It is significant that the opening scene sees a young Judy (a standout Darci Shaw) walking backwards down the yellow brick road on the set of The Wizard of Oz with Louis B. Mayer (Richard Cordery): What could be a more apt metaphor for Garland’s own life trajectory?
The glory days may be gone, but Zellweger’s Judy is no victim, and she is no flouncing diva. In Zellweger’s performance, she can both seem utterly unmoored—gazing out of limousines, terrified at the prospect of facing the world—and also a sharp, on-point performer and chat show raconteur. Just wait until her last big song-and-dance number; your nerves are less: will she hit a note, but will she fall over the cord of her whiplashing microphone?
The film feels spartan. It clearly does not have a massive budget. Like a party presided over by a creative genius, everything sparkles and looks immaculate, but this is the result of craft, skill, and frugality, rather than huge sums of money. It makes Judy feel even more special, like a very precise, cherished passion project.
The business, it is made clear, was brutal to Garland from the outset; in Judy’s reading she was gaslit into fame by Mayer, toying cruelly with the teenage Garland that, sure, if she wants she can absolutely leave the studio all behind and go back to being Frances Ethel Gumm, back to an America that will swallow her nameless, fame-less self up.
He knows what this menace and bullying will do; she’ll behave like the proto-star he is shaping. The pills she takes as an older woman is a well-known and well-rehearsed pharmacy from these years: slimming pills, sleeping pills, a pill for everything. Pills bring order, pills help you hit your mark. When a young Lorna sees her mother necking something from a pill bottle, and asks her not to take any more sleeping pills, her mother reassures her in a bored voice not to worry, those are the other ones.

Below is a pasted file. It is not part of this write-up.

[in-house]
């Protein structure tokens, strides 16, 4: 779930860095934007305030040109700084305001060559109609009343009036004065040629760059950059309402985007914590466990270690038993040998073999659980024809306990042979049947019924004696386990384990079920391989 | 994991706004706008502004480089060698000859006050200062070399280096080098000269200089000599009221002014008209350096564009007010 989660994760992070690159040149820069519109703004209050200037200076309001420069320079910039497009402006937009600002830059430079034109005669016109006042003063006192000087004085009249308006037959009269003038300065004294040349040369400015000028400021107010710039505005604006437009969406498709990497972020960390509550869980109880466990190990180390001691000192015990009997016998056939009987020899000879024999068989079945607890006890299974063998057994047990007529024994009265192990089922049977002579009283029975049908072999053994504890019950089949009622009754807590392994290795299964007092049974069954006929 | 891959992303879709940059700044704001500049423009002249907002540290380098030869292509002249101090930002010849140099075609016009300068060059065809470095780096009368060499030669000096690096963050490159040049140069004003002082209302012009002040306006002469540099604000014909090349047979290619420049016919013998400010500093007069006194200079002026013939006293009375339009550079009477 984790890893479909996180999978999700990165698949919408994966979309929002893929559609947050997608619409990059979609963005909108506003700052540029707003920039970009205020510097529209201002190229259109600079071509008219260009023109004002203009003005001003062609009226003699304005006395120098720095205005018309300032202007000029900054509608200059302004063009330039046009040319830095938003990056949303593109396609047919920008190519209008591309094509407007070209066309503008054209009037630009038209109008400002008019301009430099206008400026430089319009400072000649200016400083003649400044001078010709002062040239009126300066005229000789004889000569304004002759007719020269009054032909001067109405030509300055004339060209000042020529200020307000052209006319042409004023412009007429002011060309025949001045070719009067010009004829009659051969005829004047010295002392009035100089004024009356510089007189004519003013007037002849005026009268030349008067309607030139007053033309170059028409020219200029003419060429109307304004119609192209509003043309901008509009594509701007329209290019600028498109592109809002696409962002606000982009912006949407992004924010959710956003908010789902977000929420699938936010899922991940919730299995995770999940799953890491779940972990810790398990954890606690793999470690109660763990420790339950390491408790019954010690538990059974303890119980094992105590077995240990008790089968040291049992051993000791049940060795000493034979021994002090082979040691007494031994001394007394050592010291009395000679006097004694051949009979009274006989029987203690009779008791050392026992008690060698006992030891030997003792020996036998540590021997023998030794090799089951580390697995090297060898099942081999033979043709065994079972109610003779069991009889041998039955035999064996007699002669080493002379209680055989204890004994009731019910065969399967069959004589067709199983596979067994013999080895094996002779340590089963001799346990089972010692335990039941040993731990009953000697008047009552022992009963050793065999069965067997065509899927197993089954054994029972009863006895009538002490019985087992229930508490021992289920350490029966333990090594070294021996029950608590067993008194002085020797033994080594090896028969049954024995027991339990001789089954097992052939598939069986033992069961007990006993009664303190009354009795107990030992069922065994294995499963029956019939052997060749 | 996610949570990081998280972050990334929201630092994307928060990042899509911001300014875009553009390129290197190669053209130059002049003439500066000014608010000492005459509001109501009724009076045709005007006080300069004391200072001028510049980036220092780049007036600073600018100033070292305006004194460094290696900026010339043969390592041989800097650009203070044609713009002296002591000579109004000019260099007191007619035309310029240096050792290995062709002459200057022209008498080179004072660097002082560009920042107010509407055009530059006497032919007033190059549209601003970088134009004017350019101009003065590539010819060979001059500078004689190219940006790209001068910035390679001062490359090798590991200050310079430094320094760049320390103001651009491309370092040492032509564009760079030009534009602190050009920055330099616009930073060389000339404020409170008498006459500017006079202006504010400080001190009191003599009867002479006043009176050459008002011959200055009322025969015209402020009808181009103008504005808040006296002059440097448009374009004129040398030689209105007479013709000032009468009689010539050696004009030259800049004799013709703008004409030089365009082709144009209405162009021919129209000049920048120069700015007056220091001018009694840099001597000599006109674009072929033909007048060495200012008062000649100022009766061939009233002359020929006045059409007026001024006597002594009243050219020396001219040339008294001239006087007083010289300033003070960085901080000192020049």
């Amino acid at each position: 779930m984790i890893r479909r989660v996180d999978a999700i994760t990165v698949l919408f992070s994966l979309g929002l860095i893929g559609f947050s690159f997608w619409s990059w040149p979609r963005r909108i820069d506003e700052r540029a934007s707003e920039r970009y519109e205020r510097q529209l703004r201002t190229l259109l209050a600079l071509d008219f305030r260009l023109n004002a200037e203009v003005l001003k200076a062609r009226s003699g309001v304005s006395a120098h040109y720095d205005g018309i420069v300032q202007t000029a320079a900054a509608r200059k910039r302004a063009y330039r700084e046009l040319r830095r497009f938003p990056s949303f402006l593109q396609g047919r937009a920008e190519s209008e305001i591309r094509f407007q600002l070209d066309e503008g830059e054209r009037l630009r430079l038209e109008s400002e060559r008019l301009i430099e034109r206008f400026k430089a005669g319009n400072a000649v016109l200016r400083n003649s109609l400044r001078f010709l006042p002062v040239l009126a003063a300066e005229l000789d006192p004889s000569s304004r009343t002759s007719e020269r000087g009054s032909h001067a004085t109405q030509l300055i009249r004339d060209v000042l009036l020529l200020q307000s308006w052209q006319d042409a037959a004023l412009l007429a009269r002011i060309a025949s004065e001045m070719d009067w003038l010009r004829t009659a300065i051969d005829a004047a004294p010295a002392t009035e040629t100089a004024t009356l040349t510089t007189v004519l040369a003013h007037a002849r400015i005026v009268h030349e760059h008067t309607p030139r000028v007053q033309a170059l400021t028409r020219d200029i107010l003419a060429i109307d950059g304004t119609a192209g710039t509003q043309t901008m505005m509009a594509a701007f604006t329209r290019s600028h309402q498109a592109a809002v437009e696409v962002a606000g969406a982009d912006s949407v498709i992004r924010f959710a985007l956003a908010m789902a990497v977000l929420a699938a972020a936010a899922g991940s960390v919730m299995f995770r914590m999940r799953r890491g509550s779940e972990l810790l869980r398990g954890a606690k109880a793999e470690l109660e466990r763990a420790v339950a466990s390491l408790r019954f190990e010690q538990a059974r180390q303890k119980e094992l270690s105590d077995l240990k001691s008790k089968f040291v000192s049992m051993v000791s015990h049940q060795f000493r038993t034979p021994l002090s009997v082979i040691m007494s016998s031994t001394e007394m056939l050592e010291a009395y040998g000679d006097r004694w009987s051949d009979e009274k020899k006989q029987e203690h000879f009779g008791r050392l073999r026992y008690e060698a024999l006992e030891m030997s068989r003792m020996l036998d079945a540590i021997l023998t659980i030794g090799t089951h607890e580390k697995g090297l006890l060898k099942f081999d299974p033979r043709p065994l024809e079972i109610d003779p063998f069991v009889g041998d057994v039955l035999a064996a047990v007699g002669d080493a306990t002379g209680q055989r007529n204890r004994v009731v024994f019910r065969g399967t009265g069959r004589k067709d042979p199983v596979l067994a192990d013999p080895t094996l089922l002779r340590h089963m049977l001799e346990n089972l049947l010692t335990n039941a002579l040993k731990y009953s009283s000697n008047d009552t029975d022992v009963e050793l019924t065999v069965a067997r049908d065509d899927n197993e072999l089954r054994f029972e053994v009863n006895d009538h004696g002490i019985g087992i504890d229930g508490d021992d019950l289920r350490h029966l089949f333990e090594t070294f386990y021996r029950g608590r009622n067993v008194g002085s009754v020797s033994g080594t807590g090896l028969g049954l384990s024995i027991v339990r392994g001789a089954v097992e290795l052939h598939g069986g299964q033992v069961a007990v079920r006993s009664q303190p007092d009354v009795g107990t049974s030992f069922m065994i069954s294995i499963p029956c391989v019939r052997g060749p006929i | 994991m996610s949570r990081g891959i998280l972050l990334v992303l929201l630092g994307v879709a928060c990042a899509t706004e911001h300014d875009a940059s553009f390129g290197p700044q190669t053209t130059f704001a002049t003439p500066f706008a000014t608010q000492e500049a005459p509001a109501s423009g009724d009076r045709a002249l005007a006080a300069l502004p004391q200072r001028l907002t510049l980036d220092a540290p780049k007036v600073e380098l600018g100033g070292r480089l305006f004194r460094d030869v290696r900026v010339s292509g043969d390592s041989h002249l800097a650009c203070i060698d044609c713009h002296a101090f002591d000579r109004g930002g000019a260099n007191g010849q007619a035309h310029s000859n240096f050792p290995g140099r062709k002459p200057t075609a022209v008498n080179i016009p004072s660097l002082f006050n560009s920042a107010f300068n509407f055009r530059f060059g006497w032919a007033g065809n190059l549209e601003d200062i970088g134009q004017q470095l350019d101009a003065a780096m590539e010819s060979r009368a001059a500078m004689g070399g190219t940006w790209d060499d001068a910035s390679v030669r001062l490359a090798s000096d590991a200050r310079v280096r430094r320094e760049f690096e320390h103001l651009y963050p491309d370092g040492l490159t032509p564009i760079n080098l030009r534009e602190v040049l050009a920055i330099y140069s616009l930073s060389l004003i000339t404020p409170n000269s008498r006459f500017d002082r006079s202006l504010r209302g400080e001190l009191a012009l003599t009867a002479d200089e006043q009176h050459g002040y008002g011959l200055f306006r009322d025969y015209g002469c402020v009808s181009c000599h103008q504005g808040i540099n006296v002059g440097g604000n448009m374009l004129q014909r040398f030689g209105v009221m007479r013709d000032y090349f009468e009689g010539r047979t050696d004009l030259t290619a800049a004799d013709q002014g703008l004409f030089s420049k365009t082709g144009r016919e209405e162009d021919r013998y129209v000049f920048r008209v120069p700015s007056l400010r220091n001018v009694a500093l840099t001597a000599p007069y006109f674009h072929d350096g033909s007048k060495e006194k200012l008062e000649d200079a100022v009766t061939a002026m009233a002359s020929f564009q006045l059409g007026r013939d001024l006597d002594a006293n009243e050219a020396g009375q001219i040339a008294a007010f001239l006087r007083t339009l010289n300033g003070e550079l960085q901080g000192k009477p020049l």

The Garland of 1969 is coiled, she has been coiled for a long time. She doesn’t know anything other than to be coiled. Everything is saved for the performance. Living itself, regular living, is a frightening anathema; a set of demands Garland doesn’t understand and cannot meet.
As a young Judy, we see a world of strictly patrolled prohibitions placed around her—all conventional pleasures made ugly. There is a no to eating, to romance, or parties. Everything is set up, confected for show—her 16th birthday celebrations are just a break in filming, populated by young people she doesn’t know. Is the cake real, Judy asks suspiciously. It doesn’t matter; she is ordered not to touch it. The swimming pool in this set-up is another fake; we see Judy dive, against orders, into a tank, and she is beaming. A date with a young Mickey Rooney is another set-up for the cameras.